The Best Flacking the Kochs Can Buy?

Reporting on Politics and Policy.
May 20 2013 12:54 PM

The Best Flacking the Kochs Can Buy?

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Billionaire David Koch, chairman of the board of the conservative Americans for Prosperity (AFP) advocacy group, attends a 'Cut Spending Now' rally at AFP's 'Defending the American Dream Summit' in Washington on November 5, 2011. AFP PHOTO/Nicholas KAMM (Photo credit should read NICHOLAS KAMM/AFP/Getty Images)

Photo by NICHOLAS KAMM/AFP/Getty Images

The bigger media story today is, of course, the Department of Justice's assertion that James Rosen was a "co-conspirator" in a national security leak. Most people would call Rosen a "reporter," not a conspirator; anyway, the vile charge was published by the Washington Post but never acted upon.

But Jane Mayer's long study of how David Koch reacted to a documentary that didn't flatter him is worth reading, too. Generally speaking, the state is a greater threat to press freedom than the hyper-wealthy. The state can put you in prison; the wealthy person can't. What the wealthy person can do, as Mayer reports, is wield outsized influence in a media organization (WNET, public television), get a documentary off the air, then fib about the process. The article tells two stories; the first one offers the most vivid picture of how Kochworld handles PR. The dispute centered on the airing of an Alex Gibney documentary that featured David Koch (and his family) as one of several wealthy subjects who shared an address in New York.

David Weigel David Weigel

David Weigel is a Slate political reporter. You can reach him at daveweigel@gmail.com, or tweet at him @daveweigel.

Shortly before “Park Avenue” aired, Melissa Cohlmia, the chief spokesperson for Koch Industries, sent WNET a two-paragraph statement criticizing the film as “disappointing and divisive.” Cohlmia acknowledges, however, that neither she nor Koch had watched it. WNET aired the statement, unedited, immediately after the film. Cohlmia said that she based the critique on the trailer.

The Kochworld media strategy is simple: Annihilation through snark. Ask Kochworld for comment, and you either get nothing or you get crumbs. Publish the story, and Kochworld hits you for whatever reason might be handy. In February, for example, Politico's Ken Vogel published a careful story about the Koch's post-election "reboot." In it, he mentioned that a California watchdog was "trying to unmask the original source of a mysterious $11 million donation that was funneled through a key Koch conduit in the weeks before Election Day to a California political committee boosting a 2012 ballot measure to restrict union political activity and opposing a separate ballot proposition to raise taxes."

Two days later, Cohlmia and KochFacts (the organization's PR catchall site) published a condemnation of Vogel -- labeled "a former employee of the left-leaning and George Soros-funded Center for Public Integrity" -- that included e-mails Vogel had sent to Koch spox and e-mails he'd sent to other people who'd apparently forwarded them to the mothership. The main beef: Vogel's story was unethical and incorrect, and didn't include this statement from Koch PR:

We have been on the record, since November 5th 2012, as definitively not involved in the Prop 32 issue in California. We did not support, either directly or indirectly, this ballot initiative which would have restricted public and private sector employees’ rights to contribute to candidates.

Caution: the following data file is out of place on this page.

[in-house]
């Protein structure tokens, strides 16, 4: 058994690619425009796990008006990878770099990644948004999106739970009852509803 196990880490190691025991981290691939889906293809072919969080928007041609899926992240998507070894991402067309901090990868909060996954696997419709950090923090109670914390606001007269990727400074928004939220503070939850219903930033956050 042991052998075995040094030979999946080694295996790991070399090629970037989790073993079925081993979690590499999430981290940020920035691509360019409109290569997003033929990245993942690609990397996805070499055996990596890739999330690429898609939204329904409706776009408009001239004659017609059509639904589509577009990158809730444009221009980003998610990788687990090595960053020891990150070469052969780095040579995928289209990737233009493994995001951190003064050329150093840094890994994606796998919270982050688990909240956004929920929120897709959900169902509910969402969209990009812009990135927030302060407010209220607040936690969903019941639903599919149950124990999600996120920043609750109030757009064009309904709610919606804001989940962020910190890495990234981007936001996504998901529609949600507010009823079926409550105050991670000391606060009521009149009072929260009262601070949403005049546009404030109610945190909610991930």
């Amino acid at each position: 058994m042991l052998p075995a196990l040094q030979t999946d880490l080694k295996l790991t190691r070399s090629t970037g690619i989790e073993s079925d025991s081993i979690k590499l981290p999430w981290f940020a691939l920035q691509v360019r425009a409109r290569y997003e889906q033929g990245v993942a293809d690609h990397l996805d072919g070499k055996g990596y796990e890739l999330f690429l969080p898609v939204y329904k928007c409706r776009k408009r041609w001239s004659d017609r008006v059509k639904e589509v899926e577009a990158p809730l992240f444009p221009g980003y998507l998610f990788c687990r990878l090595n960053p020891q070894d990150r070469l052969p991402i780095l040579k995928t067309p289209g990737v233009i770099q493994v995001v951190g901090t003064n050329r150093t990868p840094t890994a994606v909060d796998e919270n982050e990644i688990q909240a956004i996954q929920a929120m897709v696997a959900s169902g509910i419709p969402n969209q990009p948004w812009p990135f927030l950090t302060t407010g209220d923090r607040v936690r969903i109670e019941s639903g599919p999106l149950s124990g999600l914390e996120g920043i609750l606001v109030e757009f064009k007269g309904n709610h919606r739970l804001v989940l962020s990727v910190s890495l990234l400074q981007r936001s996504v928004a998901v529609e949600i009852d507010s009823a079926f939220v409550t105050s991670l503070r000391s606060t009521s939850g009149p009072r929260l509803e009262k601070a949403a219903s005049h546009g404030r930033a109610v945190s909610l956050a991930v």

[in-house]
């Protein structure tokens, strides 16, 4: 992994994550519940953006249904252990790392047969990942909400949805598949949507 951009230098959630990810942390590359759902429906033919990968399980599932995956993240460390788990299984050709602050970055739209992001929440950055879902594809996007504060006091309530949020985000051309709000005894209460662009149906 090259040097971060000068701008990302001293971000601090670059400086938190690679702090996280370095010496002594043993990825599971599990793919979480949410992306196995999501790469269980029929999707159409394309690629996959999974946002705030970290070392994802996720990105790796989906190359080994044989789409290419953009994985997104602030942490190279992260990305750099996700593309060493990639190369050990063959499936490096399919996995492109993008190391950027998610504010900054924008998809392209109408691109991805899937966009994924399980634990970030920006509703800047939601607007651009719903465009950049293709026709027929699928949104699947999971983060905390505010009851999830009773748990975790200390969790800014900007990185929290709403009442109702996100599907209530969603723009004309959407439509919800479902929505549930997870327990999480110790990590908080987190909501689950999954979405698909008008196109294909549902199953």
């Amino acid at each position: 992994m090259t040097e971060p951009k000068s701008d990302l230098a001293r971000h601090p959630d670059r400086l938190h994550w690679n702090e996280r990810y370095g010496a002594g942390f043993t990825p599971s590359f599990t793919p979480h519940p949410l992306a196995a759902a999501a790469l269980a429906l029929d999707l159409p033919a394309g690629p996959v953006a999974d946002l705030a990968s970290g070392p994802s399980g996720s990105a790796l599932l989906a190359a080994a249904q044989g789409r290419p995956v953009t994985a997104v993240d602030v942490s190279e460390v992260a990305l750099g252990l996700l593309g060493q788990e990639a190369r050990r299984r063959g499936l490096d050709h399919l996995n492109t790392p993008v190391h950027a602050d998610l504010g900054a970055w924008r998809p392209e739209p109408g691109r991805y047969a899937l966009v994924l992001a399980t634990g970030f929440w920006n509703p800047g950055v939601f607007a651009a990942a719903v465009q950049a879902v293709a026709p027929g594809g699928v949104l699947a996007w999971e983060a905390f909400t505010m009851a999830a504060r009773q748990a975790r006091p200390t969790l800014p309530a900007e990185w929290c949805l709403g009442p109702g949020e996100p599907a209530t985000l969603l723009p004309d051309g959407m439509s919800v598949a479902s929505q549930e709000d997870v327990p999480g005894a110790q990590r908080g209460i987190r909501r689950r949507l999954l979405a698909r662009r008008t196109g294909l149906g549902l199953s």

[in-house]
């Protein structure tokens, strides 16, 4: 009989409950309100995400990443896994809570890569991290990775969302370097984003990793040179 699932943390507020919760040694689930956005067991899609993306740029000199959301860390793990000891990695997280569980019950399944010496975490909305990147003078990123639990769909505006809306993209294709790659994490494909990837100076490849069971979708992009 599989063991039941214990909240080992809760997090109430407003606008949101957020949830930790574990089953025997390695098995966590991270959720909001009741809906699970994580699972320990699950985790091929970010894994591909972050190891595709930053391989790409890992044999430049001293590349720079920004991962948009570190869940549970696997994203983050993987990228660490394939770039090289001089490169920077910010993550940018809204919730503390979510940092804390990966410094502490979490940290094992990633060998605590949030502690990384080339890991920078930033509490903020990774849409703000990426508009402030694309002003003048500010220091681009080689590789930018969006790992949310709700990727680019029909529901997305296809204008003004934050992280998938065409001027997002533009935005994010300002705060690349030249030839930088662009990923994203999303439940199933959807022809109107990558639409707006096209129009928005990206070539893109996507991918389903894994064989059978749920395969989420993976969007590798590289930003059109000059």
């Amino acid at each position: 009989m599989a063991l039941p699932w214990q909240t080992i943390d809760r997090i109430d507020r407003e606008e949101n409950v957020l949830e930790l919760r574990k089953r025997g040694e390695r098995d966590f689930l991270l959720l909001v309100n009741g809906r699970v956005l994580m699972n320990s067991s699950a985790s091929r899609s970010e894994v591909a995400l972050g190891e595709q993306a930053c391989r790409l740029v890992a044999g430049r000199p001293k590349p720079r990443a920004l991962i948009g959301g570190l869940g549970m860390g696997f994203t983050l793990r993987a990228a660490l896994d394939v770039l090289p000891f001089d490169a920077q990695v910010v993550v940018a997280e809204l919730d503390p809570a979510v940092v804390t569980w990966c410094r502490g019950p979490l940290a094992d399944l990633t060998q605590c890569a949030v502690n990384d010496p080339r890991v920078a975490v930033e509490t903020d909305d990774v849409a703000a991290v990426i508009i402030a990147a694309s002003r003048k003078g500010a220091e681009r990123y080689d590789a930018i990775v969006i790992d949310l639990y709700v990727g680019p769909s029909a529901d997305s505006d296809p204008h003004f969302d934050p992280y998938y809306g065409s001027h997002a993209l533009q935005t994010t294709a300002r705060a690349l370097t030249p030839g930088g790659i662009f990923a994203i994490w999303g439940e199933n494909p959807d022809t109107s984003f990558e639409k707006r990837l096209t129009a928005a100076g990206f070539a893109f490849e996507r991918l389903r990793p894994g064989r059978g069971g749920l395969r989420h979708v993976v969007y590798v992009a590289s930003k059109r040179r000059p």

Vogel, in an e-mail KochFacts included in its trove, politely pointed out that "we did not make an 'incorrect assertion' – or any kind of assertion – that the Kochs or Koch Industries took a stance on Proposition 32, nor did we make any assertion that the Kochs or Koch Industries 'contribute[d] to any group with the intent of passing or defeating Proposition 32 in California.'" Koch PR could make its ask, but Politico wouldn't comply.

That looked bad enough at the time. Kochworld's correction was lawyerly, not an outright lie.

Mayer caught the flack in a lie.

Gibney noted that he had asked to interview the Kochs while making “Park Avenue,” but they had refused. Cohlmia initially denied this, but after Gibney’s office provided me with the relevant e-mails she acknowledged that she had been contacted.

Now: Given that Cohlmia's job is to push back against "inaccurate" Koch stories, wouldn't a move like this damage her credibility? Apparently it would. On February 18 (a Saturday!), KochFacts ran a pre-buttal to Mayer's story accusing her of "left-leaning bias, baseless accusations, and numerous inaccuracies" in reporting, of writing "screeds," of publishing "based on research by a ThinkProgress blogger."

Her latest submission, soon to be published, will be another attempt to smear us while advancing her partisan agenda. We don’t precisely know the content of her story. However, based on her questions to us, we believe it will be an attempt to promote a fleeting PBS show that aired six months ago – one on which she collaborated and in which she appeared. The show attacked David Koch and Charles Koch, with Mayer making an appearance as an interviewee.
We also believe Mayer will work hard to make the case that should Koch purchase the Tribune newspapers, as is rumored, we would use those papers to advance a particular agenda. This assertion, of course, is made with no basis in fact or history to support such a claim.

Right, if only there were some basis for that wild assertion! If you're trying to establish your credibility as a possible media owner, it would be good to prove you can differentiate between the truth and a lie.

David Weigel is a Slate political reporter. You can reach him at daveweigel@gmail.com, or tweet at him @daveweigel.